See, Kalamazoo Tank Silo Co. v. Shiek, 248 Mich. 118, 226 N.W. 832. Cf. same with Taubert v. Taubert, 103 Minn. 247, 114 N.W. 763, and Freeman v. Morris Const. Co. 179 Minn. 94, 228 N.W. 442 (involving the singling out and emphasizing of the testimony of a particular witness), and Geddes v. Van Rhee, 126 Minn. 517, 148 N.W. 549 (involving the centering of attention on a detail of a transaction), and Burgess v. Crafts, 184 Minn. 384, 238 N.W. 798 (involving contention that quotation from defendant's answer and the giving of so many of defendant's requests for instructions threw the charge out of balance).
"* * * The right to call the court's attention to its inadvertent omission or error in the charge, or to take exception thereto, involves a corresponding duty to exercise such right seasonably before the jury has retired. While M. S. A. 547.03, subd. 1, does not require exceptions to instructions to be taken orally and permits them to be taken in the notice of motion for a new trial, it does not go to the length of permitting ambiguous or verbally inaccurate instructions to be so challenged. * * * M. S. A. 547.03, subd. 2, * * * was not intended to obviate the necessity of seasonably calling the court's attention to inadvertent omissions or errors in the charge, but merely to eliminate the need for taking an exception where the court has acted adversely after its attention has been directed to the alleged error." (Italics supplied.)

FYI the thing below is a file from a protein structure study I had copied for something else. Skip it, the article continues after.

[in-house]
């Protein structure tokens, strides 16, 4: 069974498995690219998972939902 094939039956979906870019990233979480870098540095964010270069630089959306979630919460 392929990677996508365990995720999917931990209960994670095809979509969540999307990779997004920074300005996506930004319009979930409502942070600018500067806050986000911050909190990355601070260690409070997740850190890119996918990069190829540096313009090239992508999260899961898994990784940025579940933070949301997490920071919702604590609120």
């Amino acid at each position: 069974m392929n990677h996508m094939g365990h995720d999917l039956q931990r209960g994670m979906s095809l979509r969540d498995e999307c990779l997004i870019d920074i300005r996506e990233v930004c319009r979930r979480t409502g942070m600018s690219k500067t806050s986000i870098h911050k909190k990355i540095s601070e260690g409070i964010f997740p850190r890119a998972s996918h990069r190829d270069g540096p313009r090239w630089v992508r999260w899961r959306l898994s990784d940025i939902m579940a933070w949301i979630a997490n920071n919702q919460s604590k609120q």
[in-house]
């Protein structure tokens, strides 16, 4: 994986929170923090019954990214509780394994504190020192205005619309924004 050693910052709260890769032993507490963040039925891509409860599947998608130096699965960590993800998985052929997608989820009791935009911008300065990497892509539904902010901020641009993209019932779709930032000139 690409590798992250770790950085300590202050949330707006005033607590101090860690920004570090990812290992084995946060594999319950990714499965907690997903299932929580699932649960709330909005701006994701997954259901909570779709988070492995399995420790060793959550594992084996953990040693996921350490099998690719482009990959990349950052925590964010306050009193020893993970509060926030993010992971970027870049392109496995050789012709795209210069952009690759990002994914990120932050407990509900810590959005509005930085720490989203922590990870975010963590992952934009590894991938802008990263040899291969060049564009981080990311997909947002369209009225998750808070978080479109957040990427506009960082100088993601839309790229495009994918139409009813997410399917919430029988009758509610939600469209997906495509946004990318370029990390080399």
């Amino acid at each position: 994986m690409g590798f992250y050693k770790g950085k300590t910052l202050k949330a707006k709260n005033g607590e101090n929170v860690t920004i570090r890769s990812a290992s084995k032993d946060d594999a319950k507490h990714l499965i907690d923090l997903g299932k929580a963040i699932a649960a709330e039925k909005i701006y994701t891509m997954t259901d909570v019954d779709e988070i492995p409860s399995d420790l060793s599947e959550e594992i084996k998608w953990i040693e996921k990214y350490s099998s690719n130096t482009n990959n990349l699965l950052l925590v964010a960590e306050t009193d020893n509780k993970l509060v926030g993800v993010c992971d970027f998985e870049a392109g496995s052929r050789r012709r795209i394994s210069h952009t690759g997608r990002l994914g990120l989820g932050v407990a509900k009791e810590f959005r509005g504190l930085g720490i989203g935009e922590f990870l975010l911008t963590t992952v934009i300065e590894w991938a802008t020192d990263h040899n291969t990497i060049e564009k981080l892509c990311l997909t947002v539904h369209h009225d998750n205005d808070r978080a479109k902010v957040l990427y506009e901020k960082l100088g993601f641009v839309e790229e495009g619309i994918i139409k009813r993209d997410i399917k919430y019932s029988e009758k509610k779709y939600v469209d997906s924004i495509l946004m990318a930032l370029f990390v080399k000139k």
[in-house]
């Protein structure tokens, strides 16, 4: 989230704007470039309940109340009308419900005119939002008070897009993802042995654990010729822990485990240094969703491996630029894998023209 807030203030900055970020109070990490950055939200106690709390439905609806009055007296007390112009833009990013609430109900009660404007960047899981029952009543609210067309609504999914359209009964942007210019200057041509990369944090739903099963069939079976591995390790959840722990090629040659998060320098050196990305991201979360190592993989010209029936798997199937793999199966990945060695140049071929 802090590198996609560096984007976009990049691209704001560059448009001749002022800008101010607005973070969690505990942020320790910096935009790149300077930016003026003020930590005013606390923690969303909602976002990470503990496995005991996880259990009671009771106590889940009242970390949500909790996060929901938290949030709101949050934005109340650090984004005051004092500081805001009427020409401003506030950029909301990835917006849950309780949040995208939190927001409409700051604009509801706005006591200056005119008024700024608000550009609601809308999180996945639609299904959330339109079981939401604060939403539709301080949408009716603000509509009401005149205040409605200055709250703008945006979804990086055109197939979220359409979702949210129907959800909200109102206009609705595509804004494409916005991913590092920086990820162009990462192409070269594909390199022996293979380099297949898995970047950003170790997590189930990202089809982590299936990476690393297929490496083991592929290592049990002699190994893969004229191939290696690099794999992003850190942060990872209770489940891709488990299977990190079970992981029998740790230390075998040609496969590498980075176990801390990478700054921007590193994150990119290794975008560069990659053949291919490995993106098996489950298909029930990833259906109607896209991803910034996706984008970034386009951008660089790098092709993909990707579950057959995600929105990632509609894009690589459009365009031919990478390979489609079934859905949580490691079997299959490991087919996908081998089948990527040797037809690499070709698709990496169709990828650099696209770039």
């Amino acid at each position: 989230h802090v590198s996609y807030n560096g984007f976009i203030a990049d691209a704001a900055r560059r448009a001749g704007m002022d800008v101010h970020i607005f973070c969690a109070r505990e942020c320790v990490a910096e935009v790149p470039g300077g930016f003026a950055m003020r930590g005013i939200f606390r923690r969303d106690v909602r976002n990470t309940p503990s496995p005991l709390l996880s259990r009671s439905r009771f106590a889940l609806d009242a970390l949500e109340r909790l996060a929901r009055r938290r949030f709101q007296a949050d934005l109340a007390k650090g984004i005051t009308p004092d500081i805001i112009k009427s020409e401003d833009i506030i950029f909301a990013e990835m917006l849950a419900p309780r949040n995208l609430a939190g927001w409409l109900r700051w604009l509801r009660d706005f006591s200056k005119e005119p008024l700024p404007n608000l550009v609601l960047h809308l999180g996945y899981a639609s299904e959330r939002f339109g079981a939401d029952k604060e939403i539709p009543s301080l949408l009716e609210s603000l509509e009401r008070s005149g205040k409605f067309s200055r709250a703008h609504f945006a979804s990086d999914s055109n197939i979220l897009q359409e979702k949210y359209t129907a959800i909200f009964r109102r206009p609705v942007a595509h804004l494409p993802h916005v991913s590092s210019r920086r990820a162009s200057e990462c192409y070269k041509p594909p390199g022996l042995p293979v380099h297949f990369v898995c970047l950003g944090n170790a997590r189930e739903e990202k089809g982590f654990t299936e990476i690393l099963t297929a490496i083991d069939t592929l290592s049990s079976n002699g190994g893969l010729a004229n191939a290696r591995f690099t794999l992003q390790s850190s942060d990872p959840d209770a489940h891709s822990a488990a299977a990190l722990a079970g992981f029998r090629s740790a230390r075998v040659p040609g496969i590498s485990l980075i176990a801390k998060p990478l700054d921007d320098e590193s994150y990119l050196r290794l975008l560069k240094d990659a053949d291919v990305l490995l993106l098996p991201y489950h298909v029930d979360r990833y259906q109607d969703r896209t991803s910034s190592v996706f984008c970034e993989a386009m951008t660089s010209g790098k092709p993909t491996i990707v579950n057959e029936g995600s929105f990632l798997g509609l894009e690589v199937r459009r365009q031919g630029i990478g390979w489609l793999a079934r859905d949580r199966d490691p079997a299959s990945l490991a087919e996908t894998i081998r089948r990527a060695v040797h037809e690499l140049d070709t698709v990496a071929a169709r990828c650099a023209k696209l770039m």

The order of the trial court is affirmed.